On my brother’s first visit to our new house in 2008, he teased me about the “Entering Farm Country” road sign he drove past on his way over. I wasn’t that excited about living all the way out here, away from the convenience and bustle of city living. But like most families just starting out, we could not afford a house in Vancouver so we headed out to the suburbs.
That’s where I discovered numerous small family farms nearby supplying local meat, produce, honey, and even cheeses. Up until this point I’d always bought my food at the grocery store. You know, like normal people. It had never occurred to me that people could grow food in my own neighbourhood. But once I’d had this epiphany, it got me thinking about how ridiculous it was to buy and eat food transported hundreds and sometimes thousands of miles when that same food could be found growing locally.
It’s not all or nothing of course. We buy local when we can, but I don’t have a problem with buying our staples, dry goods, spices, etc. from Costco or the supermarket. (And I still get my ice capps from Tim Horton’s!) I think that we all do what we can and what we feel comfortable with, but here are eight reasons to consider eating local when possible.
1. Local food is fresher.
When your eggs are laid that morning or your produce is picked the same day that you buy it, food is fresher. Local food doesn’t sit in distribution centres or need to be transported thousands of miles to make it to your door.
2. Local food tastes better.
Fresher food has more flavour and simply tastes better.
3. Local food is more nutritious.
When food sits waiting to go to market, it starts to lose its nutritional value. The fresher, the better.
4. Local food offers more variety.
Small local farms are able to grow different crops and more varieties than you would typically find in a supermarket. Particularly when farmers aren’t limited to “hardy” varieties that ship well, you can find all sorts of interesting and distinctive foods.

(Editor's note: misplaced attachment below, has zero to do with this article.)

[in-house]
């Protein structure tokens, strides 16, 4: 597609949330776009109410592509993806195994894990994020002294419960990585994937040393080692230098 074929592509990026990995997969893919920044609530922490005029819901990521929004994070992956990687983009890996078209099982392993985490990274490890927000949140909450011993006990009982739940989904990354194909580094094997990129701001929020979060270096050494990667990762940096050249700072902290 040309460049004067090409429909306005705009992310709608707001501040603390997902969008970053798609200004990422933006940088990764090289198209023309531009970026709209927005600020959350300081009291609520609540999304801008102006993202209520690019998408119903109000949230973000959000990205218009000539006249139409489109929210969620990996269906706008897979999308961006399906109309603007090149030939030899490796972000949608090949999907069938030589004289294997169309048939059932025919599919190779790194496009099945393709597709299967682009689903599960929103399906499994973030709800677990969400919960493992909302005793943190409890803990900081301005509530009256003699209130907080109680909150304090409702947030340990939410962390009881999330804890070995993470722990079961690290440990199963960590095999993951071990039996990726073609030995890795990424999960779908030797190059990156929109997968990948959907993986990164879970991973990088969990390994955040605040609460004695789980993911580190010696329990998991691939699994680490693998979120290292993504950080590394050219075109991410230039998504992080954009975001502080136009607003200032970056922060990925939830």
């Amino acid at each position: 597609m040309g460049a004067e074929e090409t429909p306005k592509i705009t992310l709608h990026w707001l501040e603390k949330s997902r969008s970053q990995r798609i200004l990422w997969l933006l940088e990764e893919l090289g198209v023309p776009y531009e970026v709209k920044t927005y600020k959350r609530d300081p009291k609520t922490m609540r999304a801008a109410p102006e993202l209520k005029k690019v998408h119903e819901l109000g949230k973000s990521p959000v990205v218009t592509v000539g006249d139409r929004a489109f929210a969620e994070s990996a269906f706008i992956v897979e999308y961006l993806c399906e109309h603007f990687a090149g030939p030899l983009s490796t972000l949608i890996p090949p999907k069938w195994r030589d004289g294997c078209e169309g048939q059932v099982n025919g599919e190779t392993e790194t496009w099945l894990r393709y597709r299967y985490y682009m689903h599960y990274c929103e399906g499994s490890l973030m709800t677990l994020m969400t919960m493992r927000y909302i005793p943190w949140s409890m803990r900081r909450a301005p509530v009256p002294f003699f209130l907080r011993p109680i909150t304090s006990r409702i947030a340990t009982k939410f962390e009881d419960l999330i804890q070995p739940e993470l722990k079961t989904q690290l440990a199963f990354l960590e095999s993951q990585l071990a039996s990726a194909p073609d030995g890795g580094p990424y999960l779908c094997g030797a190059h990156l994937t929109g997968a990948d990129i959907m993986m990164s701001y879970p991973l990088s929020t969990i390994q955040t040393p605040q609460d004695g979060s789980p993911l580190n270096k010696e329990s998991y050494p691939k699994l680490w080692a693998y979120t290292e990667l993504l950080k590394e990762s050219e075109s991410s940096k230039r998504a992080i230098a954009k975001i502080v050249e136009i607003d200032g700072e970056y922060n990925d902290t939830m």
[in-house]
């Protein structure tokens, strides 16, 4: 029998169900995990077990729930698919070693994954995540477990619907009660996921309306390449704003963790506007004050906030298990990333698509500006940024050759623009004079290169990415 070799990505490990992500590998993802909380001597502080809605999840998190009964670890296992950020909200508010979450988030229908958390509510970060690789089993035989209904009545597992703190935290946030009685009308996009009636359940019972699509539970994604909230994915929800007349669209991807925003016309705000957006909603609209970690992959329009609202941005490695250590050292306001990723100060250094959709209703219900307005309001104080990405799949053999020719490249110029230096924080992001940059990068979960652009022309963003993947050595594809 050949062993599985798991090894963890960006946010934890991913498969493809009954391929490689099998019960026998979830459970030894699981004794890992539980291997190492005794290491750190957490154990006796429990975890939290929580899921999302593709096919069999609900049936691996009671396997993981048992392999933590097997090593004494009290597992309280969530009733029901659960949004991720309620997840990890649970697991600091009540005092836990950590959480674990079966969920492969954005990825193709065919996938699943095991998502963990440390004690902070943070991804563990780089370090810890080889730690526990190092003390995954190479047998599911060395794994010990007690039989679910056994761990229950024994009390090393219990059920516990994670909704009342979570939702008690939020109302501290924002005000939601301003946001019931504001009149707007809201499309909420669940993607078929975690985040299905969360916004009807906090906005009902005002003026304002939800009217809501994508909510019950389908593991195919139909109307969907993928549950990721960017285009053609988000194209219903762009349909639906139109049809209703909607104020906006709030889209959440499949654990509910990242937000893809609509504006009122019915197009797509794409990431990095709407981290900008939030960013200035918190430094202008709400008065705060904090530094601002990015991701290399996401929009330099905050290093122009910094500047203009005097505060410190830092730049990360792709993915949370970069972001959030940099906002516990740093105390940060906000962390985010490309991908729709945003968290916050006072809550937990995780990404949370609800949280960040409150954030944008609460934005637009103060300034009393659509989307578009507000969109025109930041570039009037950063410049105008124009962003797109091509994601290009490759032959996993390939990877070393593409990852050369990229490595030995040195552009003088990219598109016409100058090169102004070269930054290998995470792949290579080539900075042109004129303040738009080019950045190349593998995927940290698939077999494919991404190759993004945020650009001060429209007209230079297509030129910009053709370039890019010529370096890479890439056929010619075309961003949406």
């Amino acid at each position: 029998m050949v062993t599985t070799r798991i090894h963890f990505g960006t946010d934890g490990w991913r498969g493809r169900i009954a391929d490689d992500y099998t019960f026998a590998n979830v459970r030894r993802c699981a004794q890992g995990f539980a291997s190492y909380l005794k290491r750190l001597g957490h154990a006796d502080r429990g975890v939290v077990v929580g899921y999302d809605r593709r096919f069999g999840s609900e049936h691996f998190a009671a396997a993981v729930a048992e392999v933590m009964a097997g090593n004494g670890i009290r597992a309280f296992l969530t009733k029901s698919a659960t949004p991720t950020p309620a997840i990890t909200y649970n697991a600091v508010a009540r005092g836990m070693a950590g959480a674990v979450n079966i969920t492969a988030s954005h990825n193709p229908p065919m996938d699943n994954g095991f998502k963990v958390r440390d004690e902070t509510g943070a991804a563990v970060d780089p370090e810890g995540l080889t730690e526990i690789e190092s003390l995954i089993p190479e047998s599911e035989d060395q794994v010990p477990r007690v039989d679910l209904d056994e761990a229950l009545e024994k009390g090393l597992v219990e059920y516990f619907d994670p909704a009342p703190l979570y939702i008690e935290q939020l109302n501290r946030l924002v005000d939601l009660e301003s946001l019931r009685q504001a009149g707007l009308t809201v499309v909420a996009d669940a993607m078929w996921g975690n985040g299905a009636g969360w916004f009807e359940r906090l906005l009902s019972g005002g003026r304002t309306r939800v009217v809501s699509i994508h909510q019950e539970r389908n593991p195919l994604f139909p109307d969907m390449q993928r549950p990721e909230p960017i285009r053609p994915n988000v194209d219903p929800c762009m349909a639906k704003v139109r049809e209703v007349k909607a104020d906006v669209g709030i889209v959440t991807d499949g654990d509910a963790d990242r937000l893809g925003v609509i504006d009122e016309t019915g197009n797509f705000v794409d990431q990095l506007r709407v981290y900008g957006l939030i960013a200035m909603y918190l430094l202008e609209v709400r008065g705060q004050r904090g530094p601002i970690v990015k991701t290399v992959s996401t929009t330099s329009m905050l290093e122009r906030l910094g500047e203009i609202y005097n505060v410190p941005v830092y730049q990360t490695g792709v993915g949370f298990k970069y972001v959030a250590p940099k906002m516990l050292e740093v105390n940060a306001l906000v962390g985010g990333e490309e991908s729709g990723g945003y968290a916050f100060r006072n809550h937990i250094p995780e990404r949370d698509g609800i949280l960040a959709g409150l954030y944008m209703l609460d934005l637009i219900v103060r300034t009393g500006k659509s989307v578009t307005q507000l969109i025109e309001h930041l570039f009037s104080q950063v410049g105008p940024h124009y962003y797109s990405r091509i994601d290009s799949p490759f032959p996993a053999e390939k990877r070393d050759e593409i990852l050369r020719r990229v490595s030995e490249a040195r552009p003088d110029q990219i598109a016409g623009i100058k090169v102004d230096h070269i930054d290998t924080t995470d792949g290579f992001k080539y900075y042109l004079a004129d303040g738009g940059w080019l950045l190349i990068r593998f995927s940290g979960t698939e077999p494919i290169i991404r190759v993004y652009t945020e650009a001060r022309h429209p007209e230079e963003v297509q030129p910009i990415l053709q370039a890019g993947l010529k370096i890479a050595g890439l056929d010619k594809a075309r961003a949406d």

5. Local food helps support your local economy.
I love knowing my dollars go to help support local businesses and families just like mine. Buying local helps strengthen my local economy and, by extension, my community as a whole.
6. Local food is better for the environment.
By definition, local food utilizes less resources for transport and has a smaller carbon footprint. Non-industrially grown crops also tend to be grown with less fertilizer and pesticides, both of which contribute to soil and waterway pollution. Buying local also keeps farmland and green spaces viable in our communities.
7. Local food tends to be safer.
When you get to know your local farmers, you learn first hand how the meat and produce on your table get there. It’s easier to find non-GMO and no spray produce, and I can see how their livestock are treated. Animals raised on small local farms and ranches are much more likely to be treated ethically than those in large feedlots halfway across the country. Also, less transit time and fewer steps in the food distribution chain mean fewer opportunities for food safety issues to crop up.
8. Local food helps create community.
Eating locally and seasonally connects us with our food supply and with our community. Getting to know your local producers naturally leads to personal relationships. When my father-in-law died, the family that operates our local farm helped our family set up for the memorial and brought over four dozen homemade cookies. The apple guy at the local farmer’s market always has a “sample” apple for Tee and helped troubleshoot our plum tree canker problem. I don’t have that kind of relationship with the big chain supermarkets!